If you enjoy quirky small towns in the middle of nowhere, put Jarbidge, Nevada at the top of your list. As soon as I saw it described as “one of the most remote spots in America” I knew I had to visit!
So visit I did, via my favorite method of transport to remote places: my bicycle. (Don’t worry, most people drive to Jarbidge, and I’ll tell you how below.) My bike route – which would make a great backroads roadtrip – took me from Boise south to Bruneau, past the scenic Bruneau Canyon Overlook, over the Nevada border to Murphy Hot Springs and Jarbidge, and on to Elko.
Through it all, the undisputed highlight was the dozen or so miles spent winding peacefully along the Jarbidge River, tucked away in the lovely Jarbidge Canyon. When I rolled onto Main Street and the town’s smattering of buildings revealed itself, I felt as if I’d personally discovered a secret place unknown to outsiders.
Jarbidge lies in the middle of a section of Humbolt National Forest in the northeastern corner of Nevada. Surrounded on all sides by high plains and dry desert, the Jarbidge Wilderness Area is 113,000 incongruous acres of mountains, rivers, and wooded canyons just begging to be explored.
Dropping into the canyon from the north feels a bit like falling into an alternate universe, so quickly does the landscape change. If you think Nevada is all barren desert, Jarbidge will change your mind.
Though outdoor recreation is a star attraction, the area’s fascinating history would be enough to draw visitors on its own. First there was a Shoshone legend of a cannibalistic giant, finally captured and trapped in a cave to the relief of the native people. Then there was the gold rush in 1909, when Jarbidge became a remote and lively mining camp. The town claims the dubious honor of being the setting for America’s last mail stagecoach robbery in 1916, a wild-west story involving stolen cash and bloody handprints.
Historic structures still stand around town, lovingly maintained and spruced up for visitors. The old jail, where the stagecoach robber did time, has fake skeletons lounging in the cells. Though Jarbidge is sometimes referred to as a ghost town, it is very much alive and vibrant, and I highly recommend you check it out.
Getting to Jarbidge
Jarbidge is located about 10 miles south of the Idaho – Nevada border in a very remote part of the western US. It’s accessible only by narrow unpaved roads, some of which close seasonally. Still, you can drive to Jarbidge in a big RV or a standard 2wd passenger car, at least during the summer, as long as you bring some patience.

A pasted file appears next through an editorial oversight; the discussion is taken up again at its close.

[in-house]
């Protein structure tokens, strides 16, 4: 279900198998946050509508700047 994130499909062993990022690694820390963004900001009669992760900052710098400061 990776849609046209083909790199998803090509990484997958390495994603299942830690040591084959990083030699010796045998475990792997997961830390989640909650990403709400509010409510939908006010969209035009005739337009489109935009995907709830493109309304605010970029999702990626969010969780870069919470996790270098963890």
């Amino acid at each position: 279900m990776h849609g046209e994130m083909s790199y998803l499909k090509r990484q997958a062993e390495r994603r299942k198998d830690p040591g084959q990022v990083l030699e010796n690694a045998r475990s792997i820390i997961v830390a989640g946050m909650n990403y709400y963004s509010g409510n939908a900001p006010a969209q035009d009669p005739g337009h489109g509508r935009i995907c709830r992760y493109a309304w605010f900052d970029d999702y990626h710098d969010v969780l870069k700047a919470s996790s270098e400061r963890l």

Driving to Jarbidge from Idaho is the most straightforward of the two routes. From Highway 93 at Rogerson turn west on 1520 North Road, which soon becomes Three Creek Road, and drive for 46 miles to where the pavement turns to gravel.
The pavement runs out 17.5 miles from Jarbidge, where Three Creek Road turns right and plunges dramatically from the high plains into the surprisingly lush East Fork Jarbidge River canyon.
Once in the canyon you’ll pass the small town of Murphy Hot Springs, mainly a residential area without much tourism, and follow a narrow but well-maintained dirt road beside the river. At The Forks, where some nice primitive camping can be found, turn left into Jarbidge River canyon and continue gradually uphill.
Driving to Jarbidge from Idaho is possible for most standard vehicles, and the road is maintained even through the winter, though checking current conditions is never a bad idea. Leave plenty of time for negotiating the curvy narrow road; this isn’t a place to be in a hurry.
Important note: the mountain portion of this route is not maintained in the winter and reaches over 8000 feet, which means it’s usually impassable due to snow from October or November through June or July. Check conditions before attempting. The Jarbidge Community Association may or may not still be posting road condition updates on their website, or you can check with the Sheriff’s office in Elko.